That character is Randy "The Ram" Robinson, an over-the-hill pro-wrestler two decades past his prime who used to fill arenas but has now been reduced to scraping a living on the independent circuit, trading pre-choreographed blows with other has-beens in school gymnasiums for a meager cut of the takings. With his bottle-blond hair and his sunbed-blasted body, he cuts a sad figure of a man as he juices cheap steroids and struggles to pay his trailer park rent. Almost every line he speaks is filled with a regret that's given extra weight by the parallels with Rourke's own fall from grace.

Which is hardly surprising. Director Darren Aronofsky (Requiem for a Dream) conceived The Wrestler with Rourke in mind and allowed the actor to rewrite much of the dialogue himself to give it a more lived-in, from-the-heart quality. The result is a film so full of pathos that Rourke says he can only watch the wrestling scenes (most of which he did himself), not the emotional ones. "Even when it came to looping, I said to Darren, make sure your sound guys do their f****ing job because I'm not looping any of the heavy stuff."

In fact, Randy was almost too tragic a figure for Rourke to contemplate playing. In the end a plot point in which Randy develops a potentially fatal heart condition helped him confront his own demons by reminding him of how he felt when his own neurological damage forced him to walk away from boxing three bouts shy of a title fight.

"That's the thing I can relate to with Randy: not wanting to give up something that you love, just wanting that one more chance, one more opportunity," he says.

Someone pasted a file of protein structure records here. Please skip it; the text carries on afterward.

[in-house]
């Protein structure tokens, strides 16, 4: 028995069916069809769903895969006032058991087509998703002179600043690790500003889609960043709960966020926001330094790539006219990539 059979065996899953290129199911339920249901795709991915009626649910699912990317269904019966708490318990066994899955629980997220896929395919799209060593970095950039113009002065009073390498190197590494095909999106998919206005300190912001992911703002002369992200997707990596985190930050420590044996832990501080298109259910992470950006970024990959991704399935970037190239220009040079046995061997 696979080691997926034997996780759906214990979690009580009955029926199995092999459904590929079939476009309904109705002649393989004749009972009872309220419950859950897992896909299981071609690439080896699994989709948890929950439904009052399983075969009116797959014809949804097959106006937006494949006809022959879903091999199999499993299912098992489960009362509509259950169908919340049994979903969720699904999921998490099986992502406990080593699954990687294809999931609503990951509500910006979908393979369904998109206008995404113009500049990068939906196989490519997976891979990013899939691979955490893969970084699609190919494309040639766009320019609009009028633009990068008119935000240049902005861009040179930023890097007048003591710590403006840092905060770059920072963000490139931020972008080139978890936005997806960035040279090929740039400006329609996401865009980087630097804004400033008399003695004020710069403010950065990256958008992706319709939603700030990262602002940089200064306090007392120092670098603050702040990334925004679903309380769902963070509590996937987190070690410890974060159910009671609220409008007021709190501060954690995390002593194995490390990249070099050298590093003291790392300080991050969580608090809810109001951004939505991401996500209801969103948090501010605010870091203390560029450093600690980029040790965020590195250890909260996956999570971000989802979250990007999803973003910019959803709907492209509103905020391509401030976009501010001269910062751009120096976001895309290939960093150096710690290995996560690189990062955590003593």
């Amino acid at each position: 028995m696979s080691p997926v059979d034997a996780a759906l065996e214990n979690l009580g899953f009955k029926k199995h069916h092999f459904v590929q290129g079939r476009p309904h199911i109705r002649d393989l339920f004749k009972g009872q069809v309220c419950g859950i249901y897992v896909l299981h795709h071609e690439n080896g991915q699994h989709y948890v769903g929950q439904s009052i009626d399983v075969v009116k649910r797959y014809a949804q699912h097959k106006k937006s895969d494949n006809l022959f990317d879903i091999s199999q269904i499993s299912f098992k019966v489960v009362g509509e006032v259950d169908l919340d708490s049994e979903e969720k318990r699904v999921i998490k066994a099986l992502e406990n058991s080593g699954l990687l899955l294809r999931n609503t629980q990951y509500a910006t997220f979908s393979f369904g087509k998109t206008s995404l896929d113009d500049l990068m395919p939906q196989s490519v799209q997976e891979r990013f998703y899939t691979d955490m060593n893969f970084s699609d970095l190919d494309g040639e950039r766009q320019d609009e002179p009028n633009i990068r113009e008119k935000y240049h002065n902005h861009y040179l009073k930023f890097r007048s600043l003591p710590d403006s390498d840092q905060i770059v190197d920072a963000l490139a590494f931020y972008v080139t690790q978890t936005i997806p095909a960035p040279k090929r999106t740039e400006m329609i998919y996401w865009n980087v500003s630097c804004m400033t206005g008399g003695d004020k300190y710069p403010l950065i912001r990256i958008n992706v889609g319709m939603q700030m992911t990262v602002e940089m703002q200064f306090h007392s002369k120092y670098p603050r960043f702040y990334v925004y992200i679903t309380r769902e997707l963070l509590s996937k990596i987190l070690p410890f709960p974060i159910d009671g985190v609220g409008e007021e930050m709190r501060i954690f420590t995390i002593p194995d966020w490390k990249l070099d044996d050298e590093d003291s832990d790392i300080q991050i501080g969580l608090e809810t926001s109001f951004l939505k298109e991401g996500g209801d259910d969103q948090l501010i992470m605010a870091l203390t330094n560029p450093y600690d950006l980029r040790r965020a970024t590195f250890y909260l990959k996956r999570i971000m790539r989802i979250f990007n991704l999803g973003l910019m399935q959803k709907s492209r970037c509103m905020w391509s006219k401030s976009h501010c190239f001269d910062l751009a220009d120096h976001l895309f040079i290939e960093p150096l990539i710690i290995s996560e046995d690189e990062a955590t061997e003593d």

"It was a way into the film for me, because when I read the script I really hated the f***ing character. I hated his f***ing guts. I hated the side of him that was such a loser, that couldn't be accountable for not taking care of his responsibilities – the thing that I didn't do for many years before I went into therapy and worked on changing."

Rourke makes no secret of the role therapy (14 years and counting) has played in his recovery. "Listen, I behaved worse than anybody for 15 years and you have to pay the price for that," he says. "I used to blame other people, then therapy made me realise I had to change."

These days he's all about fixing the "broken pieces" he didn't know how to fix back when he was raising all kinds of hell. "Now I understand where it came from. I was very arrogant and very proud until I went into therapy and realised that all those things that I was were just masking the abandonment issues and feelings of shame I had from childhood."

Rourke was born in Schenectady, New York, but moved to Miami at an early age after his father walked out and his mother remarried. He doesn't talk in too much detail about that childhood, except to say his background was "very violent".